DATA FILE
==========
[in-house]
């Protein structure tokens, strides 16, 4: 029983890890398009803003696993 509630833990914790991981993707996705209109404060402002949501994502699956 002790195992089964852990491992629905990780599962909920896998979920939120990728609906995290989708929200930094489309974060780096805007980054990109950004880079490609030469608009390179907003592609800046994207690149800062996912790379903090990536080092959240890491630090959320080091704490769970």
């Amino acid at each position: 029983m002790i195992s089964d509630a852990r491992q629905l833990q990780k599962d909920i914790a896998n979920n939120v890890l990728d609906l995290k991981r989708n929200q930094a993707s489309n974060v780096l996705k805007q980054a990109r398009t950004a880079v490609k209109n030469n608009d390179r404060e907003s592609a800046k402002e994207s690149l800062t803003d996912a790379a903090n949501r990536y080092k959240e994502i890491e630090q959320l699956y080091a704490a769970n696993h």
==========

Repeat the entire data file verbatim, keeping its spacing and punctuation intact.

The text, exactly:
[in-house]
């Protein structure tokens, strides 16, 4: 029983890890398009803003696993 509630833990914790991981993707996705209109404060402002949501994502699956 002790195992089964852990491992629905990780599962909920896998979920939120990728609906995290989708929200930094489309974060780096805007980054990109950004880079490609030469608009390179907003592609800046994207690149800062996912790379903090990536080092959240890491630090959320080091704490769970």
């Amino acid at each position: 029983m002790i195992s089964d509630a852990r491992q629905l833990q990780k599962d909920i914790a896998n979920n939120v890890l990728d609906l995290k991981r989708n929200q930094a993707s489309n974060v780096l996705k805007q980054a990109r398009t950004a880079v490609k209109n030469n608009d390179r404060e907003s592609a800046k402002e994207s690149l800062t803003d996912a790379a903090n949501r990536y080092k959240e994502i890491e630090q959320l699956y080091a704490a769970n696993h």